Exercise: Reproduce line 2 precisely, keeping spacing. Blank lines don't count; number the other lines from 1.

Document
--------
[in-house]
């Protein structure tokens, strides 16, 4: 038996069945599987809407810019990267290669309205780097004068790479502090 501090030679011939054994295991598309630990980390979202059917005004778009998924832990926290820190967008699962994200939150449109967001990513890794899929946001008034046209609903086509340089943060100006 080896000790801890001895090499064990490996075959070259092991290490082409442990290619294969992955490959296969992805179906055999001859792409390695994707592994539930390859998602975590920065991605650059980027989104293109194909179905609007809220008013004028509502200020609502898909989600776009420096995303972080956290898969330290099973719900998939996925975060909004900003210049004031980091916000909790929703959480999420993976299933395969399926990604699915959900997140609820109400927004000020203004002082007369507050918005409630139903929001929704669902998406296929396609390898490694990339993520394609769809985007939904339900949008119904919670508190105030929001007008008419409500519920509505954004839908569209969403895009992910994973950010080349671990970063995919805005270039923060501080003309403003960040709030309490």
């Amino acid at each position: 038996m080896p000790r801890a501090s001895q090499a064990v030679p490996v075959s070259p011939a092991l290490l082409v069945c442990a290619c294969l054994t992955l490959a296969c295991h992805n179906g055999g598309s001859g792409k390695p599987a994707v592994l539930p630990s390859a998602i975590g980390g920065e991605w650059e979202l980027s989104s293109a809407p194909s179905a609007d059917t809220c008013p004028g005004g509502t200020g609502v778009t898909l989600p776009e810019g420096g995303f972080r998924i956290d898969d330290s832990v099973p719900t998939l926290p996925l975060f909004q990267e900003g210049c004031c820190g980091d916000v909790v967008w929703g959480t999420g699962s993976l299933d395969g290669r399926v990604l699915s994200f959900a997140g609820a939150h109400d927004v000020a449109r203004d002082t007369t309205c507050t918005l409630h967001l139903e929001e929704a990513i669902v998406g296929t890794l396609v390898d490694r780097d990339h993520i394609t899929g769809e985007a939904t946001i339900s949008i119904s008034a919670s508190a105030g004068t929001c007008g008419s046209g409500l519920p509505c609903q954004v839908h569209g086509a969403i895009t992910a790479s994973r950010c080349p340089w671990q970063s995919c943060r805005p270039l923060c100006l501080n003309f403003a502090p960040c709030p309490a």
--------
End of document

């Protein structure tokens, strides 16, 4: 038996069945599987809407810019990267290669309205780097004068790479502090 501090030679011939054994295991598309630990980390979202059917005004778009998924832990926290820190967008699962994200939150449109967001990513890794899929946001008034046209609903086509340089943060100006 080896000790801890001895090499064990490996075959070259092991290490082409442990290619294969992955490959296969992805179906055999001859792409390695994707592994539930390859998602975590920065991605650059980027989104293109194909179905609007809220008013004028509502200020609502898909989600776009420096995303972080956290898969330290099973719900998939996925975060909004900003210049004031980091916000909790929703959480999420993976299933395969399926990604699915959900997140609820109400927004000020203004002082007369507050918005409630139903929001929704669902998406296929396609390898490694990339993520394609769809985007939904339900949008119904919670508190105030929001007008008419409500519920509505954004839908569209969403895009992910994973950010080349671990970063995919805005270039923060501080003309403003960040709030309490």